Daily Archives: February 3, 2010

Randy Ford Author- PIKES PEAK, Snap Shots of History First Segment

                                                                   PIKES PEAK

                                                                    by

                                                                  Randy Ford

      As for the old family Studebaker, Jack always missed it.   Taken seriously by people, who knew cars, Studebakers had advanced technology, which reduced fuel consumption and frequent lubrication.   As a mechanic, Jack’s father knew cars.   After personally inspecting its safety features, he bought the Champion Regal Deluxe to give his family freedom and reliability.

       One Sunday (the year was 1948), while the rest of the family was attending church service, Jack took his mother’s car keys out of her purse and went for a spin.   Ever so slowly, he drove the car out of the church parking lot.   He already had his driver’s license and could negotiate the highways and byways of Indiana.   An exemplary son might’ve asked for the keys; but Jack couldn’t chance being told no.

       He raced down Main and out of town.   Considering the other highway he had to choose from, U.S. 40 was probably not the best choice.   It was an example why the antithesis of a leap of faith could well have been stupidity.   Jack couldn’t have thought he could’ve gotten away with stealing the family car.   The little fart had been taken to the woodshed for lesser crimes.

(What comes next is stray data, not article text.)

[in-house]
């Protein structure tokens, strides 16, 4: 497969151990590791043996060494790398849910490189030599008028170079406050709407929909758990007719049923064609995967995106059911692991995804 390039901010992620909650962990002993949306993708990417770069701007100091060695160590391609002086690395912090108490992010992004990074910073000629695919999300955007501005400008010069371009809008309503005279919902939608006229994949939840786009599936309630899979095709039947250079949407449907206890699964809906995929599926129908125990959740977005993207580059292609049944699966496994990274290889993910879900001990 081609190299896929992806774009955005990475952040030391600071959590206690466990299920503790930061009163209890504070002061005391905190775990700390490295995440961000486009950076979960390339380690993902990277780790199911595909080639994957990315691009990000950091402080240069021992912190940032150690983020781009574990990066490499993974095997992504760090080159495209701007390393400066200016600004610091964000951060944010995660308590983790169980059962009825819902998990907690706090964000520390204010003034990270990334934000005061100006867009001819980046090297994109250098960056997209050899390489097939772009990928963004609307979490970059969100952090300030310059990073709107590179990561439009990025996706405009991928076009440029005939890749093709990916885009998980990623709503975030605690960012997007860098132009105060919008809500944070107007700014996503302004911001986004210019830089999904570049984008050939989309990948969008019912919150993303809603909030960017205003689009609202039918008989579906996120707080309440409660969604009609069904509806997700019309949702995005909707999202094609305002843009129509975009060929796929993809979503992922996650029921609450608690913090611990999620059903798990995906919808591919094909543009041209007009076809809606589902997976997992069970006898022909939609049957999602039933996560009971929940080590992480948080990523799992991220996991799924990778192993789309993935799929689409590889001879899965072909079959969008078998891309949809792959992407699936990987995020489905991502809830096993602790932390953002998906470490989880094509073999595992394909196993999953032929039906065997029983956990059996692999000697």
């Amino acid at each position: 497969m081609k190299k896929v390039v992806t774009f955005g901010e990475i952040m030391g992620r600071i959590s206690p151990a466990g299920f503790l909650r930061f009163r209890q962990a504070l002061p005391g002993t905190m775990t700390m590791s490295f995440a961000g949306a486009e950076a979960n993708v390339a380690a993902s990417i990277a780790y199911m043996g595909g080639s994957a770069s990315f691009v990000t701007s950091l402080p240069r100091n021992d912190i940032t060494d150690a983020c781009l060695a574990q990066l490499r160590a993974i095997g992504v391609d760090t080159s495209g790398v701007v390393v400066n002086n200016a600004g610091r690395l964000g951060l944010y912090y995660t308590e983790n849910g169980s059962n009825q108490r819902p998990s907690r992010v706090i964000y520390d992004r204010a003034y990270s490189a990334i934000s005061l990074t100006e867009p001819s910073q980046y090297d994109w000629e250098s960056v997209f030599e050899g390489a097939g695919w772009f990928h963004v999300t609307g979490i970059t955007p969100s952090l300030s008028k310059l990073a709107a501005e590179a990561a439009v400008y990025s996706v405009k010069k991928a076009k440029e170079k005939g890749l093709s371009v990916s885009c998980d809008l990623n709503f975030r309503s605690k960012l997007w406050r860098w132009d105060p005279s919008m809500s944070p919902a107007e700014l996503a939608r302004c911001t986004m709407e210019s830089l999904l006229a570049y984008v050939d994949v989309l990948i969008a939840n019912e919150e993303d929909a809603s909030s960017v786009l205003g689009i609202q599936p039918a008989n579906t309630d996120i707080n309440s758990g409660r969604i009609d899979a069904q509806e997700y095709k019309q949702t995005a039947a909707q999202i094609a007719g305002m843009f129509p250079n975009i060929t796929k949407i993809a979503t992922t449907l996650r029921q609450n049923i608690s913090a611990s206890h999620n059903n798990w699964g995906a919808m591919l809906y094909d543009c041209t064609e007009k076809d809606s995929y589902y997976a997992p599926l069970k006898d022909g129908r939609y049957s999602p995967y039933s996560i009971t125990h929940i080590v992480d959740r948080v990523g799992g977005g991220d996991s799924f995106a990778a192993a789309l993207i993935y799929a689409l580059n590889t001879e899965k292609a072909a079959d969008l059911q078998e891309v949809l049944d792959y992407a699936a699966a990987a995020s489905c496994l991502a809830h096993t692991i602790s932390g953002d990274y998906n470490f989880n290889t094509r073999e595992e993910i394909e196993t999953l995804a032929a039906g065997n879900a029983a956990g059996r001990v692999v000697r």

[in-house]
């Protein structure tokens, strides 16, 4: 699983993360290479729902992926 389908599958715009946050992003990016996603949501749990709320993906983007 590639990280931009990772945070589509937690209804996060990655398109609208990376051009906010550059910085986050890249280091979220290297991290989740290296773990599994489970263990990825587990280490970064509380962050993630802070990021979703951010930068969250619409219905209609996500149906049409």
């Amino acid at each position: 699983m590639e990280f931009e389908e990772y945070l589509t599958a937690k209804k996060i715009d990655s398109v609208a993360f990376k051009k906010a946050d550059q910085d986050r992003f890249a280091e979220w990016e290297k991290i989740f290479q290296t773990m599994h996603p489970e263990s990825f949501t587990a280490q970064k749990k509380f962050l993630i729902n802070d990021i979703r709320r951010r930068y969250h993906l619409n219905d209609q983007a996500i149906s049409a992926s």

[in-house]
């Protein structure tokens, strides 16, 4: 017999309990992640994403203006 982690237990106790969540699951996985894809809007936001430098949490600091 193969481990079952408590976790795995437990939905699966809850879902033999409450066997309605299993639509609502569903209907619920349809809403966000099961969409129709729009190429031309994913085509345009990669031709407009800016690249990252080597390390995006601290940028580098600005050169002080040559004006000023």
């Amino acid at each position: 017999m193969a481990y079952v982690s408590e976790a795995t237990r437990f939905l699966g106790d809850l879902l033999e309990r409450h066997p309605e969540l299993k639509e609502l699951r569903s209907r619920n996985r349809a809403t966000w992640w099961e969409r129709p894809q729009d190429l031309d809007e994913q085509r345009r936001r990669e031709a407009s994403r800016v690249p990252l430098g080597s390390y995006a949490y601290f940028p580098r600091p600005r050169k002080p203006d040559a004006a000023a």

Careful, no speeding.   A superior engine could’ve been his worse enemy.   For luck, he kissed his fingers and patted the dashboard.   His poor parents never understood him.   By then they were surely mourning the loss of their new automobile.

       “Where’s Jack?”   The minister calmed their hysteria by asking the obvious.   What was the worse thing that could happen?   The Rev stopped Jack’s father, Jack’s mother, and Jack’s sister from assuming the worse.

       “My keys?” his mom asked, as she looked through her purse.

      His father was frantic; his mother, confused.   From the cradle, Jack had been taught right from wrong.   He knew Christ.   He confessed his sins, but that didn’t give him a pass at home.

      Before Sunday school, as members of the congregation gathered on the front steps to converse and smoke, Jack gave in to an impulse that he had for a long time.   Late and racing out of the house, his mother untypically forgot her purse; and since she and her husband wanted to greet their friends, they sent Jack back for it.

      In control of all of that power and all that speed, conspicuous and sitting behind the wheel of a flashy new car: could there have been a greater thrill for Jack?   West on U.S. 40, he took his chances and forgot the time.   Speeding down the open road.   Freedom!   Freedom!   Only a fool could’ve thought he could get away with a flashy, new Studebaker.